The Multihyphenate Amber Schaefer Talks Lessons from Comedy & the Need for Funnier Work with Dirtbag Women
Interview by Mike O'Donnell / Editor
WNW Member Amber Schaefer was otherized at a young age, which provided her with the perspective to recognize the comedic potential in “normal” things. Her time doing sketch comedy then gave her the vocabulary to discuss what makes something funny with future creative collaborators. In our interview below, Amber, based in New York, discusses how the combination of both serves her well in her roles as director, actor, writer, and comedy person. Amber also offers lessons from the comedy world that would serve the creative industry and the one thing she wants to see more of in 2019.
Tell us a bit about your creative background. Who is Amber and how did she get here?
I’m a director, actor, writer, and comedy person, which when I say out loud makes me feel like a nightmare millennial generalist but in reality feels very connected.
As a director, I make sure to allow room for the actor’s process. As an actor, I can anticipate what kind of eye movement might read best on camera. And as a writer, I can imagine how to communicate the story visually, allowing room for more subtext and less expositional dialogue. They are all arms of the same craft.
You’re also a self-described “weirdo.” At what age did you start to feel comfortable embracing this calling?
My parents are lifestyle nonconformists. They’re textbook hippies, but they’re such iconoclasts that they *don’t* listen to the Grateful Dead because that would be too predictable. As a result, I grew up in a very “weird” house that felt “normal” to me because that’s all I knew. So when kids on the playground would call me weird for eating homemade miso soup for lunch instead of the coveted Lunchables, I would retort with a philosophical quandary: “to me, your Lunchables are weird, so— what then is normal?” (I was such a little shit.)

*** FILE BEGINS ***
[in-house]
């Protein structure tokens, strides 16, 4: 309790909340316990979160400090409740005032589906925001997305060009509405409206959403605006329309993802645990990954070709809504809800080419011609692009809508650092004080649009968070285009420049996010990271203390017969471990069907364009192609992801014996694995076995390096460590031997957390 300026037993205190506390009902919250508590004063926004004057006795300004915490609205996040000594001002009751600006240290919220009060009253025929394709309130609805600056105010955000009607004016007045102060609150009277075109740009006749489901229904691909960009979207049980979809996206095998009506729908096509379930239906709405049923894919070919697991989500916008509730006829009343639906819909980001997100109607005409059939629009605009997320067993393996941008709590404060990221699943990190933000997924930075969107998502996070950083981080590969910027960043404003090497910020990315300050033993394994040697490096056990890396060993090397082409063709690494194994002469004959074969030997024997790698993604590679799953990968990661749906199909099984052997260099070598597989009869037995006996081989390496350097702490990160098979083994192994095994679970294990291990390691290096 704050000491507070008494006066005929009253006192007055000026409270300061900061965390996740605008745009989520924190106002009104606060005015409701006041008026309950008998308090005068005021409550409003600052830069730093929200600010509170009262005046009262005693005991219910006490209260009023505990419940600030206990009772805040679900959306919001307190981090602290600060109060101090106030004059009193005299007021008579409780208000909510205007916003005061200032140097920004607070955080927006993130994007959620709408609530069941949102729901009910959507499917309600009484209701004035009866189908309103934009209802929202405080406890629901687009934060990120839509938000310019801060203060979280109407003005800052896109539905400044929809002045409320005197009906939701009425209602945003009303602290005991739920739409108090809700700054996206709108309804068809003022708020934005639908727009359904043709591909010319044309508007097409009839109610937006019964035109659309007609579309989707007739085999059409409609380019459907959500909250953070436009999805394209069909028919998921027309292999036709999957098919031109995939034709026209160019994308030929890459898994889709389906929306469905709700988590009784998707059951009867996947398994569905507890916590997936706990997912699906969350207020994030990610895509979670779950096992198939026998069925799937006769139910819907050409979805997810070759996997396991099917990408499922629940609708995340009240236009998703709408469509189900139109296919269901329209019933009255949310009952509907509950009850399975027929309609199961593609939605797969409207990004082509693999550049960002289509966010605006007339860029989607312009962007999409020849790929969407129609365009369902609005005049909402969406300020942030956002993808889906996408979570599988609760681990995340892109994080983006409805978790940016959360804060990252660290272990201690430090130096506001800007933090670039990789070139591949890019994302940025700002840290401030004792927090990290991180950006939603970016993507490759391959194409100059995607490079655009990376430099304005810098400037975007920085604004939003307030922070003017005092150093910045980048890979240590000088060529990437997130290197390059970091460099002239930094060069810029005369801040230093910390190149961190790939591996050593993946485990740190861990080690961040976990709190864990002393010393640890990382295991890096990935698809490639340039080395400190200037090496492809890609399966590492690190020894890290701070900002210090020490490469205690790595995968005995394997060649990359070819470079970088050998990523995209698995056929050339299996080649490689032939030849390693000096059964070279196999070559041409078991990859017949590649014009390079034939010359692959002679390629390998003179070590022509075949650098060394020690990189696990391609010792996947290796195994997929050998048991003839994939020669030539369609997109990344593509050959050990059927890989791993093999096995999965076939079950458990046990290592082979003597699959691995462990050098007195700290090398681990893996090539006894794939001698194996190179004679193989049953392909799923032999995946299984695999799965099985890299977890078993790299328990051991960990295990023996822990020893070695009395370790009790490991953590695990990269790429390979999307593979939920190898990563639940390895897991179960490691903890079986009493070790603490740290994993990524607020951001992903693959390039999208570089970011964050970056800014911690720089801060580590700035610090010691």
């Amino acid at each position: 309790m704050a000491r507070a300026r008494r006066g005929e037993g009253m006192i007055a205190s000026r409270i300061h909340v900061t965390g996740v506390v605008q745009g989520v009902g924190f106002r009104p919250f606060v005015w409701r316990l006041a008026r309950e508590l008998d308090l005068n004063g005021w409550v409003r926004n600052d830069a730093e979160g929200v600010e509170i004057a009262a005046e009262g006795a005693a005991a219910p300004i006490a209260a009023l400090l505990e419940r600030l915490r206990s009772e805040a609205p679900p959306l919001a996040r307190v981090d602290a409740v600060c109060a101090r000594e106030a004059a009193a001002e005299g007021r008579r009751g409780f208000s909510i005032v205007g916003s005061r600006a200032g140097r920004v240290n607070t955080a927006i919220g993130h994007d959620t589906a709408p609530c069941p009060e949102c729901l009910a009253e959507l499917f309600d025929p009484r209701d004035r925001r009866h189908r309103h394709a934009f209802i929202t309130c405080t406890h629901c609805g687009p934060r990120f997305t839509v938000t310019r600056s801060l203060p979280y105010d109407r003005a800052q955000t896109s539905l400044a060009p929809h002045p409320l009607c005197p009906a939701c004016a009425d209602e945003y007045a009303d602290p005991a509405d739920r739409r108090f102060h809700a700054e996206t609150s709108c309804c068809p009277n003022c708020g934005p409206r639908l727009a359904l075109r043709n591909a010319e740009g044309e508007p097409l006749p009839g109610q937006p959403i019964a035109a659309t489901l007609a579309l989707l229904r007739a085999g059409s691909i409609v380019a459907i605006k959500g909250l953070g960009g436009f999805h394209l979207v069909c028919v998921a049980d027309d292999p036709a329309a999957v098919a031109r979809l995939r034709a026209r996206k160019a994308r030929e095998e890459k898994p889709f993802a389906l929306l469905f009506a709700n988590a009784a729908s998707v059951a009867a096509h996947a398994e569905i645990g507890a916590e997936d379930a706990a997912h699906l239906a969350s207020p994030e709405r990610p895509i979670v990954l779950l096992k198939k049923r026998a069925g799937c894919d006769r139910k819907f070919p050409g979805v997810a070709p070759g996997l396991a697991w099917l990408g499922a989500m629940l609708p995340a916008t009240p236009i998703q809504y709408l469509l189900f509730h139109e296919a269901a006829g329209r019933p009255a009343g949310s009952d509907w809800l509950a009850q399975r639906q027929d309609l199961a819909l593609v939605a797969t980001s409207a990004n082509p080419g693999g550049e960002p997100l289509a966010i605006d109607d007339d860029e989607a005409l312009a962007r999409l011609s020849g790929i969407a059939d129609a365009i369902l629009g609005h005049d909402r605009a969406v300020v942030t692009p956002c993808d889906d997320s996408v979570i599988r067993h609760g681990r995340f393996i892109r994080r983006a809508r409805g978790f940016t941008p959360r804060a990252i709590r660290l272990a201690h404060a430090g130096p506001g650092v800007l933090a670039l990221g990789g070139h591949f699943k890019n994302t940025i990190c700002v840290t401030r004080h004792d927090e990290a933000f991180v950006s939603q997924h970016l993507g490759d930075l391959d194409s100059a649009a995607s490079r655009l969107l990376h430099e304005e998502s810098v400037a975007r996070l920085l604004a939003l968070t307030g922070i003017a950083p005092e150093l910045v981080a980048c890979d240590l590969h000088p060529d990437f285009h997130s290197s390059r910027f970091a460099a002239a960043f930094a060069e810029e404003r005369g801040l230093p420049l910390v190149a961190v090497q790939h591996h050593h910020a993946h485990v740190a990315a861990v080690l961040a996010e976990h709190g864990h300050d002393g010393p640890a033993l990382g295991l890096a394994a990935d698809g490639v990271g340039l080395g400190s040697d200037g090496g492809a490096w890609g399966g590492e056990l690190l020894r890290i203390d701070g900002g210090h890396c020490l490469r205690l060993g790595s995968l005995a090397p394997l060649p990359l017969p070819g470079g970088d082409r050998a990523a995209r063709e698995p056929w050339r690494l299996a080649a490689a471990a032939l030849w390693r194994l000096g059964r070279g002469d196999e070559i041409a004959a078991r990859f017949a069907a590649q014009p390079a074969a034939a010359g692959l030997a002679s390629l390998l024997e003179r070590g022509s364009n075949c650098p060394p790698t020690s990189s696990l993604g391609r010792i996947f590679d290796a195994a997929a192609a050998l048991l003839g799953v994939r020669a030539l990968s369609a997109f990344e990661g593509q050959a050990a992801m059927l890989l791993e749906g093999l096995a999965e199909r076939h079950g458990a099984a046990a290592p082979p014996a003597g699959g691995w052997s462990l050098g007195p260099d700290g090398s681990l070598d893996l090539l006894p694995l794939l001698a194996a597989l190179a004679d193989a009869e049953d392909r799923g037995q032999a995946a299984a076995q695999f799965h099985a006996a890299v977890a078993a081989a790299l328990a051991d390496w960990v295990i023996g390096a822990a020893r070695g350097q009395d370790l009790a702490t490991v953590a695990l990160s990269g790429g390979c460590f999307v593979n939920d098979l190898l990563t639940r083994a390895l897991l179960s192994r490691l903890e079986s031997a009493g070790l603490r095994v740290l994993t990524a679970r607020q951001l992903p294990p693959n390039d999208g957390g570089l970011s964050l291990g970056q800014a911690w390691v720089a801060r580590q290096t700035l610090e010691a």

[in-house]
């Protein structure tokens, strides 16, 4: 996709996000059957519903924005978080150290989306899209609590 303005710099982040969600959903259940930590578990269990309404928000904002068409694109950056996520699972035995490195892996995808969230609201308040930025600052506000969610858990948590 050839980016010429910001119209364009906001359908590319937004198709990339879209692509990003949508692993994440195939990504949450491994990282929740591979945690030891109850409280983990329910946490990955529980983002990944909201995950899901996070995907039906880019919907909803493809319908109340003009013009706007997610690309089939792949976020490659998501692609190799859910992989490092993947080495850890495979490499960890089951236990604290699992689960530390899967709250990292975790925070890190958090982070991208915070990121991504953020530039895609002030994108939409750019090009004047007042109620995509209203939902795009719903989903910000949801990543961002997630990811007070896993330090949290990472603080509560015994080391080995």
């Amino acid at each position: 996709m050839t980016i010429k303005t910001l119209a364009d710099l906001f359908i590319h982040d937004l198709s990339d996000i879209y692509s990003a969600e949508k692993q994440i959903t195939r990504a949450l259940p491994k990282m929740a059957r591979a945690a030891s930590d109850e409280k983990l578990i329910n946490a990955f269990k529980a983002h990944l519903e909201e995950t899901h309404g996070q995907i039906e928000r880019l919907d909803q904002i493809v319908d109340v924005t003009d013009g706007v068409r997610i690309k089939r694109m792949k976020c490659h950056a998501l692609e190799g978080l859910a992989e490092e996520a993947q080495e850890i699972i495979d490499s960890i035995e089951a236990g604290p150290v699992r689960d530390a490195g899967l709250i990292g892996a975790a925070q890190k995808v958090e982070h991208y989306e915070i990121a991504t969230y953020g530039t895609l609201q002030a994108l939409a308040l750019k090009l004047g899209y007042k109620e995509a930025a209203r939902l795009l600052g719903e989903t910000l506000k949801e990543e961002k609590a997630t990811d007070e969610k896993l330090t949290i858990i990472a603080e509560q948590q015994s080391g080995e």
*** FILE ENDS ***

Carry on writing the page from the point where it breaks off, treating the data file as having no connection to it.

This dynamic is probably what forced my hand into comedy. The comedian’s job is to unveil invisible hegemonic systems, to ask: what is normal? Are Lunchables even legally food? And what’s the deal with airplanes? But to me, many of these systems were not hidden because I was otherized at a young age.
Hot take: this is probably why women, minorities, and neurodivergent people have a more advanced sense of humor. When you’re otherized, you get a much clearer picture of society. Sorry, rich-normie-white-dudes.
What initially drew you to the world of sketch comedy and improv?
This also comes down to this idea of unveiling, of taking things apart and investigating them. I never understood self-serious work. But I’m thankful it exists or else I’d have nothing to parody.
Do you see UCB as a turning point in your creative development and career?
“Yes and”… no. But mostly no. What going through the program (wow, it really is a cult) at UCB did give me was the vocabulary to talk about what makes something funny. With those tools it’s much easier to create comedy.
But studying improv is like studying history or astronomy; there’s always more to learn and even the people that are really, really good at it still kind of suck and have no idea what the fuck they’re doing. I mean, we still don’t know who shot JFK or if Pluto is a planet. I’ve been doing improv, on and off, for almost a decade and I’m still terrible.
What are some general improv and sketch takeaways that other creatives can apply to their own efforts?